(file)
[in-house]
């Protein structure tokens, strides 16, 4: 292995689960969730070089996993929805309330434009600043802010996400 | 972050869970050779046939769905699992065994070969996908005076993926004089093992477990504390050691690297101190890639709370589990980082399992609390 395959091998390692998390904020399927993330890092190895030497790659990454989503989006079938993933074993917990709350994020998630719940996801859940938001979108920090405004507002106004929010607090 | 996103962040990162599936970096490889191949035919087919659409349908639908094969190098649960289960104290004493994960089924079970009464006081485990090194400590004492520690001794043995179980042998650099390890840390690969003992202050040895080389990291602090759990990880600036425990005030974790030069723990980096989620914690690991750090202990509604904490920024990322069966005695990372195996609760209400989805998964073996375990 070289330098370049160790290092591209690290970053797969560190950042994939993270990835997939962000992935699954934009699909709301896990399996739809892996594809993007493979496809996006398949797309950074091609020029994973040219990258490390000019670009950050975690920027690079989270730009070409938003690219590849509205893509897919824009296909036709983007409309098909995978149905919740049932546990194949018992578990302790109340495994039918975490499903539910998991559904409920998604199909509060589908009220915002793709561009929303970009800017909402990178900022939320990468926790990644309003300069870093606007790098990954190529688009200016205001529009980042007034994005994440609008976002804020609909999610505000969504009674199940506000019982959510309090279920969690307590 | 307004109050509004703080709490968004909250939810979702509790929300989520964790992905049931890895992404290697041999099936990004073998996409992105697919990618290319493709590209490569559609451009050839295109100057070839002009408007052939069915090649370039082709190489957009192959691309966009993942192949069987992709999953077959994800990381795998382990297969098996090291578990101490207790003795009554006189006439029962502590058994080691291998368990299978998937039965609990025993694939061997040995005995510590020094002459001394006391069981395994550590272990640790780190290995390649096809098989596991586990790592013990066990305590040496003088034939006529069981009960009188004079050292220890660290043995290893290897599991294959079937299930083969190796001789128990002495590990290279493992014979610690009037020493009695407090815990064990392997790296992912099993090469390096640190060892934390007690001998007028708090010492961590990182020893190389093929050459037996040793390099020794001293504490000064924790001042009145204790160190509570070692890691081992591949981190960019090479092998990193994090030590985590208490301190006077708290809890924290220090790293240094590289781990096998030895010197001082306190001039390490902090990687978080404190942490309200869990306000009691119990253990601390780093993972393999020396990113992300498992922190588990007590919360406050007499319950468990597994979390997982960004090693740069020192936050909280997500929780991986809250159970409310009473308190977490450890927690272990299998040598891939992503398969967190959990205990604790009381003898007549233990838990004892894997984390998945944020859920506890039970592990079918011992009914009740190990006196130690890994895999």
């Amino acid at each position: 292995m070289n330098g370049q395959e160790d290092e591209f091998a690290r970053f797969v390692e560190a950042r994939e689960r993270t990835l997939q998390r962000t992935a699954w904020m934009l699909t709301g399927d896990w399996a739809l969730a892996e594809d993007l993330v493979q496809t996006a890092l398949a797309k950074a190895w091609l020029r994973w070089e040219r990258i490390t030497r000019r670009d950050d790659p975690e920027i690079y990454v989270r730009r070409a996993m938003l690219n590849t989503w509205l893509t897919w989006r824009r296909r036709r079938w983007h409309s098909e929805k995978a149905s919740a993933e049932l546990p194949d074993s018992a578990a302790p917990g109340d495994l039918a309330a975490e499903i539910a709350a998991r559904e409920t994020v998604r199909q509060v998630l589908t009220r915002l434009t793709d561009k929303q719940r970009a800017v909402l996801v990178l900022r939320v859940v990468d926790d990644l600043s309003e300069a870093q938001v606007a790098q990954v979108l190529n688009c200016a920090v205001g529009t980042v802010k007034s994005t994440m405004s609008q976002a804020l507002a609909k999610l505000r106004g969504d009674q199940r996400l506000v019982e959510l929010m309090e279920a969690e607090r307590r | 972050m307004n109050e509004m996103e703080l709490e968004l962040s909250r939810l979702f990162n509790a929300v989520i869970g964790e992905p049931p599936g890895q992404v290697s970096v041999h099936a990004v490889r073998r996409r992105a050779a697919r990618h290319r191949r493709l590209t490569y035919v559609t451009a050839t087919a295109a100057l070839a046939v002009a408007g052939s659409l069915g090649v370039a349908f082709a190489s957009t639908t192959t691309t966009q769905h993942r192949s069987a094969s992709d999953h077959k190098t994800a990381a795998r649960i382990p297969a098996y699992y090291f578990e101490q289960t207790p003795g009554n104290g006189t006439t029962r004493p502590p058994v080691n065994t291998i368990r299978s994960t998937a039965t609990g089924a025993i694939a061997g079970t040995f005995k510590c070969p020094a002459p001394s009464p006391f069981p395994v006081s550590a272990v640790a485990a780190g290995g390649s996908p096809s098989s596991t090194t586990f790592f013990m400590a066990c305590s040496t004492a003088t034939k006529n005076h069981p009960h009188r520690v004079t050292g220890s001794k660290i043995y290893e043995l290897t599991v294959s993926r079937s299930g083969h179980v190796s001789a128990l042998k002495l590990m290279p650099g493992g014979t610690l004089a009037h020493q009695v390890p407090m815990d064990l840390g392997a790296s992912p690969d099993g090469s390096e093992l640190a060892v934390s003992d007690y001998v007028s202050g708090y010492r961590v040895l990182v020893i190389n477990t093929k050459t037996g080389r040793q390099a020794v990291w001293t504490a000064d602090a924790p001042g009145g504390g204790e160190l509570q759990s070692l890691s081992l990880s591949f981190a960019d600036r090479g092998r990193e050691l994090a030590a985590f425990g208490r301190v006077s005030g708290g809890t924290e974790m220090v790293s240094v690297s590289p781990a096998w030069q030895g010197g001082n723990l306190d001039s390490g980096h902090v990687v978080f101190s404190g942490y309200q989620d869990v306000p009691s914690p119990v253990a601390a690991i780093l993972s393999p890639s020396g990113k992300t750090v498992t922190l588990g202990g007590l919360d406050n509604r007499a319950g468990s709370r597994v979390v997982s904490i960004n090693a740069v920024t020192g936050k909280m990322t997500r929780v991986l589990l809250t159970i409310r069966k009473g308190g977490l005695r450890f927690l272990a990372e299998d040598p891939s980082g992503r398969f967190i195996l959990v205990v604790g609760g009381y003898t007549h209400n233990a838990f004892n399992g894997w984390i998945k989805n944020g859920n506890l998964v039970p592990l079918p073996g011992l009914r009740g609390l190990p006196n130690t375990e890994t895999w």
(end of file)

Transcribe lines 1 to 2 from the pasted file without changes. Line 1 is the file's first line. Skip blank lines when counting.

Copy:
[in-house]
């Protein structure tokens, strides 16, 4: 292995689960969730070089996993929805309330434009600043802010996400 | 972050869970050779046939769905699992065994070969996908005076993926004089093992477990504390050691690297101190890639709370589990980082399992609390 395959091998390692998390904020399927993330890092190895030497790659990454989503989006079938993933074993917990709350994020998630719940996801859940938001979108920090405004507002106004929010607090 | 996103962040990162599936970096490889191949035919087919659409349908639908094969190098649960289960104290004493994960089924079970009464006081485990090194400590004492520690001794043995179980042998650099390890840390690969003992202050040895080389990291602090759990990880600036425990005030974790030069723990980096989620914690690991750090202990509604904490920024990322069966005695990372195996609760209400989805998964073996375990 070289330098370049160790290092591209690290970053797969560190950042994939993270990835997939962000992935699954934009699909709301896990399996739809892996594809993007493979496809996006398949797309950074091609020029994973040219990258490390000019670009950050975690920027690079989270730009070409938003690219590849509205893509897919824009296909036709983007409309098909995978149905919740049932546990194949018992578990302790109340495994039918975490499903539910998991559904409920998604199909509060589908009220915002793709561009929303970009800017909402990178900022939320990468926790990644309003300069870093606007790098990954190529688009200016205001529009980042007034994005994440609008976002804020609909999610505000969504009674199940506000019982959510309090279920969690307590 | 307004109050509004703080709490968004909250939810979702509790929300989520964790992905049931890895992404290697041999099936990004073998996409992105697919990618290319493709590209490569559609451009050839295109100057070839002009408007052939069915090649370039082709190489957009192959691309966009993942192949069987992709999953077959994800990381795998382990297969098996090291578990101490207790003795009554006189006439029962502590058994080691291998368990299978998937039965609990025993694939061997040995005995510590020094002459001394006391069981395994550590272990640790780190290995390649096809098989596991586990790592013990066990305590040496003088034939006529069981009960009188004079050292220890660290043995290893290897599991294959079937299930083969190796001789128990002495590990290279493992014979610690009037020493009695407090815990064990392997790296992912099993090469390096640190060892934390007690001998007028708090010492961590990182020893190389093929050459037996040793390099020794001293504490000064924790001042009145204790160190509570070692890691081992591949981190960019090479092998990193994090030590985590208490301190006077708290809890924290220090790293240094590289781990096998030895010197001082306190001039390490902090990687978080404190942490309200869990306000009691119990253990601390780093993972393999020396990113992300498992922190588990007590919360406050007499319950468990597994979390997982960004090693740069020192936050909280997500929780991986809250159970409310009473308190977490450890927690272990299998040598891939992503398969967190959990205990604790009381003898007549233990838990004892894997984390998945944020859920506890039970592990079918011992009914009740190990006196130690890994895999």